By Joseph Antoshak
With reporting by Carlos Alfaro and Zoe Sagalow. Read the full-series, Discharging Trouble
COLLEGE PARK – Vonda Wagner and Andrew Edwards said they were kicked out of their licensed nursing homes and wound up in an unlicensed assisted living facility. Here’s how that happens in Maryland…
1. Staffing shortfalls prevent the state from adequately monitoring assisted living and nursing homes
The Office of Health Care Quality regulates nursing homes in Maryland and it doesn’t have enough people to do the job. At the end of last year, about 1 in 5 positions in the OHCQ was vacant, according to an analysis of its 2017 fiscal year budget.
The staffing shortage affects OHCQ’s monitoring of licensed assisted living homes, as well as how it keeps tabs on the network of those operating without a license. According to a state legislative budget analysis, OHCQ “has faced chronic staffing shortages over the past few years due to the combination of an increased workload, a structural deficiency in positions allotted for survey and inspection activities, and chronic vacancies among surveyor positions.”
It has also affected OHCQ’s ability to monitor skilled nursing homes. Last year, it took the office 34 days on average to initiate nursing home complaint investigations, though federal regulations require that they are initiated in 10 days or fewer. That can widen the door for abuse and neglect in the discharge process and beyond.
For its part, the OHCQ said it is performing the required inspections and surveys to make sure nursing home and assisted living patients are treated properly, said Christopher Garrett, spokesman for the Maryland Department of Health and Mental Hygiene.
2. Technical jargon and buried information makes researching nursing homes extremely difficult
For those looking to enter a nursing home, digging out information is no easy task. While the Medicare.gov nursing home compare tool is probably the most useful due to its one- to five-star rating system, it doesn’t guarantee a speedy research process.
“It’s not perfect, but it sure is a good starting point,” said Alice Hedt, former Maryland state long-term care ombudsman.
The problem stems from OHCQ not keeping records on all people discharged from nursing homes. It only tracks cases where residents have filed complaints.
That means that a person would have to obtain OHCQ’s annual or semi-annual surveys of the state’s nearly 230 skilled nursing facilities — which are packed with technical jargon — to find this information. This poses a potential problem for consumers, who could otherwise recognize sites with abnormally high discharge rates and steer clear of them.
The end result can be a self-perpetuating problem: Residents could unknowingly enter facilities with questionable records.
3. All this leads to a greater chance of winding up in an unlicensed assisted living facility
Nursing residents face significant problems when it comes to assisted living homes. Capital News Service has examined three cases where residents were discharged to unlicensed assisted living facilities with dangerous outcomes.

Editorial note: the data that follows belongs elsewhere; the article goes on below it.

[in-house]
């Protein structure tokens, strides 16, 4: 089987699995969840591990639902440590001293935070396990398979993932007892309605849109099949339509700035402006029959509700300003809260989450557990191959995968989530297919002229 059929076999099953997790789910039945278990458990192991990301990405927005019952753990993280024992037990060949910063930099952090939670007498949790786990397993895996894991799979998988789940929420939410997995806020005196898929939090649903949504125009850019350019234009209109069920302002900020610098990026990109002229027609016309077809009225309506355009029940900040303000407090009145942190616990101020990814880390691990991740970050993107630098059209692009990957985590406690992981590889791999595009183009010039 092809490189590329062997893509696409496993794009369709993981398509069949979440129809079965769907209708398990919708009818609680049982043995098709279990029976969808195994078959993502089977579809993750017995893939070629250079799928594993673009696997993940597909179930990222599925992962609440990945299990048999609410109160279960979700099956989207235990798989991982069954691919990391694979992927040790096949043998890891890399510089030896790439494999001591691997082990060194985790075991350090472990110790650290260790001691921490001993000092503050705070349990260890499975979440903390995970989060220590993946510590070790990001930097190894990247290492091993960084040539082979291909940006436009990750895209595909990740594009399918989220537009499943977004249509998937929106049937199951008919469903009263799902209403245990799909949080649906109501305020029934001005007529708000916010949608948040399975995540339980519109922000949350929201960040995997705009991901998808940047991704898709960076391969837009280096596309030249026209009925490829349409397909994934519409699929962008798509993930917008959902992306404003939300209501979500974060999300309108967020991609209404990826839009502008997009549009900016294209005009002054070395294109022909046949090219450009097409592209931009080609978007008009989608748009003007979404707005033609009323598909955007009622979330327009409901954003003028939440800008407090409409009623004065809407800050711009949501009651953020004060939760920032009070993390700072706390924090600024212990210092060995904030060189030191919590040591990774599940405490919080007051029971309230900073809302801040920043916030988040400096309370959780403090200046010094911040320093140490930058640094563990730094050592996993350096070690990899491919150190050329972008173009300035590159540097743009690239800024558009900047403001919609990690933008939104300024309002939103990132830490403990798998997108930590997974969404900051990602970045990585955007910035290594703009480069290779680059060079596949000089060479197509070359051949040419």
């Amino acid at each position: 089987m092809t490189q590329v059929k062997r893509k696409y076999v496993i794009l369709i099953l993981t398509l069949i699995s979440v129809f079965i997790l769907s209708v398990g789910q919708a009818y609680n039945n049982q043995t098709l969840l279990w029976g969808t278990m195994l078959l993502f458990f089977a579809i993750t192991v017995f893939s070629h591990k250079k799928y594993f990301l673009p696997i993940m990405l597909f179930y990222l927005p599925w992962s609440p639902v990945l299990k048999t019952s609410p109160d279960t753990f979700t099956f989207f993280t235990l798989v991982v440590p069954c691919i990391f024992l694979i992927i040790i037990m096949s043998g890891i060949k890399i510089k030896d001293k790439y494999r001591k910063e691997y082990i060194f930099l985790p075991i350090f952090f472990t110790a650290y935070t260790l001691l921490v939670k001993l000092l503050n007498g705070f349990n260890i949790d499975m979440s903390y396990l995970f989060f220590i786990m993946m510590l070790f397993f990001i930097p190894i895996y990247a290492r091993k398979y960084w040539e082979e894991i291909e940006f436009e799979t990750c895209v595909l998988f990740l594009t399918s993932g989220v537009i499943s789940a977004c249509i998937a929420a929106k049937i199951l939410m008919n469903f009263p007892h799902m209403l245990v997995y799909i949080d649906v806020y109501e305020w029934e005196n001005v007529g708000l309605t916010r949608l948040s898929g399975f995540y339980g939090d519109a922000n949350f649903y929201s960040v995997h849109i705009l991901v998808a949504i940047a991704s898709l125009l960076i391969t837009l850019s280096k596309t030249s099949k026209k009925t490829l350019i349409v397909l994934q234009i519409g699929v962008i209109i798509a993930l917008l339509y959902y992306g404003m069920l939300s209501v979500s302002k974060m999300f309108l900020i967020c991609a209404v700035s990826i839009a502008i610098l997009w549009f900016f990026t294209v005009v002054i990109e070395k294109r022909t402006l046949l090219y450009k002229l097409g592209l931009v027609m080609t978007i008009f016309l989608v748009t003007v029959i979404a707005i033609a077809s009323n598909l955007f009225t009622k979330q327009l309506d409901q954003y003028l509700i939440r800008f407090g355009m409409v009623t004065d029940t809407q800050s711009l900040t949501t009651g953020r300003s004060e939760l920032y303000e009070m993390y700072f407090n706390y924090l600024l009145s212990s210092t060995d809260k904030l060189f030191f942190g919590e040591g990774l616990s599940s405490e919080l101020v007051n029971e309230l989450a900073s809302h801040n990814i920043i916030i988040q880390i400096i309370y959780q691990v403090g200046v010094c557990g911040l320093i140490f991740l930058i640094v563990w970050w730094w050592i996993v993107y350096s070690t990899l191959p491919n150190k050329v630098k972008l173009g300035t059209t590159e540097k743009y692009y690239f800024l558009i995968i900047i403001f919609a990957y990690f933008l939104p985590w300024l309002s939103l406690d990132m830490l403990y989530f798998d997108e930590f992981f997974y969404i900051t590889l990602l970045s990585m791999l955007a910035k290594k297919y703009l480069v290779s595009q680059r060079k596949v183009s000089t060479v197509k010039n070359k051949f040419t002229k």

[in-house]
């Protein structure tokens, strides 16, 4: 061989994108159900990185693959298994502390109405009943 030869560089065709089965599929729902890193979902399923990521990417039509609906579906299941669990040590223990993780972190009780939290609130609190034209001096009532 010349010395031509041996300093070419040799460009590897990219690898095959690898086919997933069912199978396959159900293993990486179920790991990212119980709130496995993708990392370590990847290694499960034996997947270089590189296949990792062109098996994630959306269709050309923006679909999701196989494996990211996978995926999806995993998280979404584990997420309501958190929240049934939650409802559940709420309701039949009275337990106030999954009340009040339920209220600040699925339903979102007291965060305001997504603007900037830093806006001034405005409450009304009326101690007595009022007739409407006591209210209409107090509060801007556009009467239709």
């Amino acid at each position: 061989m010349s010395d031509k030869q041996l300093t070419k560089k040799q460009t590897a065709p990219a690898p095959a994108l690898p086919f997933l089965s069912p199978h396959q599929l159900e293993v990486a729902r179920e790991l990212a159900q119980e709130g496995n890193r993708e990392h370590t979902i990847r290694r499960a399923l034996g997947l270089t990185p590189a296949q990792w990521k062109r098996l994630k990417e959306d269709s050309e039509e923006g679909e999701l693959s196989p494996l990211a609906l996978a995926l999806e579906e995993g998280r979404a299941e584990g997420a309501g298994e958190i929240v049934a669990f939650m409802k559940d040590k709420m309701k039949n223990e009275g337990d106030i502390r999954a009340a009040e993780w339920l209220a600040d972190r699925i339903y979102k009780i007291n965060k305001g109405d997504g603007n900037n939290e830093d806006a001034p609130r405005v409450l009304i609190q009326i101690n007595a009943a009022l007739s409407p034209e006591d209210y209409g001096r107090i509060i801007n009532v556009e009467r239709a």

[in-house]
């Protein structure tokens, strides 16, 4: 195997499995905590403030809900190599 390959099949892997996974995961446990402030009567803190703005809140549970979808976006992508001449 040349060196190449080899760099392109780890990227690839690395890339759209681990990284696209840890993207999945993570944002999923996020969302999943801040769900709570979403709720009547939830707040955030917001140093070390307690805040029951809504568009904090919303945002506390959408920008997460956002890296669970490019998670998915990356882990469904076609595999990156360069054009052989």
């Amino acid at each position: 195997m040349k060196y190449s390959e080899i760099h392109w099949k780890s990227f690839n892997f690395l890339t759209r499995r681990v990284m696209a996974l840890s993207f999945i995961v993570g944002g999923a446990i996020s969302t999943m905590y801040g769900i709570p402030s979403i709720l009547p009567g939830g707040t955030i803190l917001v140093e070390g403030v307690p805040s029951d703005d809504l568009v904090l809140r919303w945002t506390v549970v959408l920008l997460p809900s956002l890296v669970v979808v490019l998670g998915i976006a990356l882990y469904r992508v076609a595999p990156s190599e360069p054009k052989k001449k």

One of the ways this happens is that site managers operate both licensed and unlicensed homes at the same time and move residents to facilities unregulated by the state.
“They bring people in through the licensed facility,” said Anne Hurley, former director of Maryland Legal Aid’s Long-Term Care Assistance Project. “And then a lot of times they shuttle them to unlicensed facilities.”
Assisted living homes may network and use placement agencies to find residents being discharged from nursing homes, other consumer advocates say. OHCQ, having investigated cases in which this practice ended with elderly abuse or neglect, has expressed concern over the potential for problems.
Because there is no comprehensive assisted living home rating system in Maryland, the best a discharged resident needing daily care can do is make sure his or her assisted living home is licensed with the state by checking the state-uploaded PDF file, where all licensees are compiled.
4. An overwhelming nursing home admittance process complicates understanding of rights
What happens when a person enters a nursing home is generally referred to as disorienting, complete with a stack of paper and a “sign here … sign here” urgency.
As required by law, nursing facilities must present a contract consistent with Maryland’s skilled nursing care rights. But the ombudsman reported that due to the volume of papers and general stress of the admittance process, many residents are unaware of their legal resources until they’re issued a discharge notice and need legal counsel.
Additionally, many companies ask incoming patients to sign arbitration clauses, which require that if a complaint comes up, the patient will settle with the nursing home through a third party rather than seek public litigation.
Arbitration clauses are fairly standard practice in the industry, officials said, but Bennett added a caution that consumers should ask about it when being admitted.
“The lesson to the consumer is, if you’re an older adult like I am, don’t wait to learn about nursing homes and assisted living,” Hedt said. “Try to learn about it even before you need it, so that you can make decisions in an emergency if you have to.”